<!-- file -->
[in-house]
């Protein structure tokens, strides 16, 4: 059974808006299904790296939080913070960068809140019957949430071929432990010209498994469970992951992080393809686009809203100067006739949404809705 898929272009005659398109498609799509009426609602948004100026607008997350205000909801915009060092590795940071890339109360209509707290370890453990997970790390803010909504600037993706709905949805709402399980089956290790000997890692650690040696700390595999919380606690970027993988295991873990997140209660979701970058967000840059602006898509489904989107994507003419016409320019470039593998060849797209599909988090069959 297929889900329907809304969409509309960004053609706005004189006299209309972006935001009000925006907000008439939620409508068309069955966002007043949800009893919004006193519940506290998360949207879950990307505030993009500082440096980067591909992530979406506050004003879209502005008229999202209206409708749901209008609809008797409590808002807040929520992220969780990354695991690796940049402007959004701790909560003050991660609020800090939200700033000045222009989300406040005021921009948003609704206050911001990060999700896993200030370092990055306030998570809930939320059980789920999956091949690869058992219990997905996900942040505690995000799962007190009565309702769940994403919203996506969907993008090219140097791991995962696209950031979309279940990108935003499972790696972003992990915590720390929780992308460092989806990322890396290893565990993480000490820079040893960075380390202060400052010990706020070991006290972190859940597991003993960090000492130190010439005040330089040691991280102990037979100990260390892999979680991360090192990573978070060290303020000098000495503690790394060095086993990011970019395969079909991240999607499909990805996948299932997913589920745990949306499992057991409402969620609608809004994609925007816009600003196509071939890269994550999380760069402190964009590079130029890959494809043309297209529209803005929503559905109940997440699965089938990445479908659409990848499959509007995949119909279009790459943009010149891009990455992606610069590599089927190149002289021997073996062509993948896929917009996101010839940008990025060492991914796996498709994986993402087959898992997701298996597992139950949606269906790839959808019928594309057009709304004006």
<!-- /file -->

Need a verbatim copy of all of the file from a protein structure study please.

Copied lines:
[in-house]
């Protein structure tokens, strides 16, 4: 059974808006299904790296939080913070960068809140019957949430071929432990010209498994469970992951992080393809686009809203100067006739949404809705 898929272009005659398109498609799509009426609602948004100026607008997350205000909801915009060092590795940071890339109360209509707290370890453990997970790390803010909504600037993706709905949805709402399980089956290790000997890692650690040696700390595999919380606690970027993988295991873990997140209660979701970058967000840059602006898509489904989107994507003419016409320019470039593998060849797209599909988090069959 297929889900329907809304969409509309960004053609706005004189006299209309972006935001009000925006907000008439939620409508068309069955966002007043949800009893919004006193519940506290998360949207879950990307505030993009500082440096980067591909992530979406506050004003879209502005008229999202209206409708749901209008609809008797409590808002807040929520992220969780990354695991690796940049402007959004701790909560003050991660609020800090939200700033000045222009989300406040005021921009948003609704206050911001990060999700896993200030370092990055306030998570809930939320059980789920999956091949690869058992219990997905996900942040505690995000799962007190009565309702769940994403919203996506969907993008090219140097791991995962696209950031979309279940990108935003499972790696972003992990915590720390929780992308460092989806990322890396290893565990993480000490820079040893960075380390202060400052010990706020070991006290972190859940597991003993960090000492130190010439005040330089040691991280102990037979100990260390892999979680991360090192990573978070060290303020000098000495503690790394060095086993990011970019395969079909991240999607499909990805996948299932997913589920745990949306499992057991409402969620609608809004994609925007816009600003196509071939890269994550999380760069402190964009590079130029890959494809043309297209529209803005929503559905109940997440699965089938990445479908659409990848499959509007995949119909279009790459943009010149891009990455992606610069590599089927190149002289021997073996062509993948896929917009996101010839940008990025060492991914796996498709994986993402087959898992997701298996597992139950949606269906790839959808019928594309057009709304004006």